Also, I am thinking about a case with a larger number like 23. Where I have 23 integer values that sum to 100 inclusive. This would be a massive nested problem. Thanks for your help. --Rajah (talk) 22:22, 12 May 2008 (UTC)

You are looking for Stars and bars (probability), in particular theorem 2, with k=100 and n=4,\ 23. The answer is \binom{n+k-1}{n-1}. The sequence goes 1, 101, 5151 (not 5050 like you wrote), 176851, 4598126,..., and for 23 you have 941388310113310598422026. -- Meni Rosenfeld (talk) 22:40, 12 May 2008 (UTC)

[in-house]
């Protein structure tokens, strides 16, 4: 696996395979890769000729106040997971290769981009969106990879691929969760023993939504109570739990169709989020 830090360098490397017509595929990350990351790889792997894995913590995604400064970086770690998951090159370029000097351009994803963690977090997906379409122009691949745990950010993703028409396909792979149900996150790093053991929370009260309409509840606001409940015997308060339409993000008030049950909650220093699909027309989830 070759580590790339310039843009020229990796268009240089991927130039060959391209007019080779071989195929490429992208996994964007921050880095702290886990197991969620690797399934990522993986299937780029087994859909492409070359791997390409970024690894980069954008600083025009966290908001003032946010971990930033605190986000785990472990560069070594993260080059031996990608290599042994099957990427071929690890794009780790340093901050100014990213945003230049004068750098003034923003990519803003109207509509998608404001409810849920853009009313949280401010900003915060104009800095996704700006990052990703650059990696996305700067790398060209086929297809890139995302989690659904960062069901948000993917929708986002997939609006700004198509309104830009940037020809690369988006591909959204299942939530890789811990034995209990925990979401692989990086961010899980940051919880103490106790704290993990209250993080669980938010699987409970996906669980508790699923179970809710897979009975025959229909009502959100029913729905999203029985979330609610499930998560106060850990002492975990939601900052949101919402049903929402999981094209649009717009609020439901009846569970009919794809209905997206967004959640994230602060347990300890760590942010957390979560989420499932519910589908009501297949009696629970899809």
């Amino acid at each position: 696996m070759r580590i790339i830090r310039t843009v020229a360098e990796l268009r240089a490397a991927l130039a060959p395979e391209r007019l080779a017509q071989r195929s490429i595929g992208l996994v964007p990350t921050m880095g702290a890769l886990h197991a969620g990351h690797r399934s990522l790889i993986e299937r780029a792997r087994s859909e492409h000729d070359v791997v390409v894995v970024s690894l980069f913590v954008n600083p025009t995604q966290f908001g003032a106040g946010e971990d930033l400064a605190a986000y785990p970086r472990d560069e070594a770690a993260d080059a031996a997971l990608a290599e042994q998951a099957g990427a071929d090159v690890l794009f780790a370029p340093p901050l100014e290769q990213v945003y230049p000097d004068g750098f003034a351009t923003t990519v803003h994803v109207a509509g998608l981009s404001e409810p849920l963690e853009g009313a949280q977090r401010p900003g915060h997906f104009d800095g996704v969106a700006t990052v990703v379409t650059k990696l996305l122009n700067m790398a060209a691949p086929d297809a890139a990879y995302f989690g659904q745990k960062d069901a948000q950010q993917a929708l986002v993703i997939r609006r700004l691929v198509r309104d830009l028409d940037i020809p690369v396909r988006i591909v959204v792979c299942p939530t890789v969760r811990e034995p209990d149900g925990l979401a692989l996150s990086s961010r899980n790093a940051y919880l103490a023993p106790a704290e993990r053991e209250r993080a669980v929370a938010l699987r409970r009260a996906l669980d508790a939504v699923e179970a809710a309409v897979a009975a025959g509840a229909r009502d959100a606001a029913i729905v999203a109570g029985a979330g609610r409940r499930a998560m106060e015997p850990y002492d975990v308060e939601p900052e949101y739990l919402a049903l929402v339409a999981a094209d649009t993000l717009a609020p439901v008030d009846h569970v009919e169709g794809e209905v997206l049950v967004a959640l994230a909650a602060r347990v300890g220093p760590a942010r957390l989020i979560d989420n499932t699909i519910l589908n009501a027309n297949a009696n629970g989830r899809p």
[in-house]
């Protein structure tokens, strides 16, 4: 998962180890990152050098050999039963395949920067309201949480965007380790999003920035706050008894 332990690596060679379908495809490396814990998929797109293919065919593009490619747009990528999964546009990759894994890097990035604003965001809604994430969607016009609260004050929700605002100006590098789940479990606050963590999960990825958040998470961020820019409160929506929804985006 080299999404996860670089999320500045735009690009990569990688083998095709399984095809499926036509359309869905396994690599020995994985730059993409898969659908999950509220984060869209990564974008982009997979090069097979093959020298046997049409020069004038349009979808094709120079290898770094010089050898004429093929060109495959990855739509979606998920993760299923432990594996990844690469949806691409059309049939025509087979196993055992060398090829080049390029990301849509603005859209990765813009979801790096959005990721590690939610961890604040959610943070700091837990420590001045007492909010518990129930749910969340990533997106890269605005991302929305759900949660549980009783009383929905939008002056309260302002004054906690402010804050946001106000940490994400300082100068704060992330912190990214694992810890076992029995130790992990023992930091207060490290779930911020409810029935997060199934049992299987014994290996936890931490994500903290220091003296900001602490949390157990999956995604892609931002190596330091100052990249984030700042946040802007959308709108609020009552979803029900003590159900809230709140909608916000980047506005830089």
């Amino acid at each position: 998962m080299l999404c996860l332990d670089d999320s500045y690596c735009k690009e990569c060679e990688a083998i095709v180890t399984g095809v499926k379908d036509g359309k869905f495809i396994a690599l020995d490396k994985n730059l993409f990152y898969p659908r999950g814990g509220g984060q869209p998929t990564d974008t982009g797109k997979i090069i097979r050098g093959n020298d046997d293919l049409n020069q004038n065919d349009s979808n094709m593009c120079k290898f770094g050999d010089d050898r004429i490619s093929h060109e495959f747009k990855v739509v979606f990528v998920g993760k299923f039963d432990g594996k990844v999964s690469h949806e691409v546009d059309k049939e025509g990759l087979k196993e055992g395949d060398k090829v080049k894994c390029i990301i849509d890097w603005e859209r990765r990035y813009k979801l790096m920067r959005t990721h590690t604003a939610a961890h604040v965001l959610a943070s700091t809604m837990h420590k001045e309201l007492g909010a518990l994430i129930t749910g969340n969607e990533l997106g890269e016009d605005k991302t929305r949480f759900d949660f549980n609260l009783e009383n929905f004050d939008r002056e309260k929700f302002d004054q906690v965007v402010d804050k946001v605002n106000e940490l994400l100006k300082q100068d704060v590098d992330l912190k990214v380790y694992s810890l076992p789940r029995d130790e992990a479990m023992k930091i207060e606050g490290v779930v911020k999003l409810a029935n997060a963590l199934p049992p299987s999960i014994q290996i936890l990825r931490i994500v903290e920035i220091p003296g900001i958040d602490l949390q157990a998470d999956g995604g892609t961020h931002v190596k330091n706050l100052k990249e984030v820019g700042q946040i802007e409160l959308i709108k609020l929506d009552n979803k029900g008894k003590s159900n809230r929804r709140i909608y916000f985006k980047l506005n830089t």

Awesome, thanks! --Rajah (talk) 22:49, 12 May 2008 (UTC)

nets for making geometric solids[edit]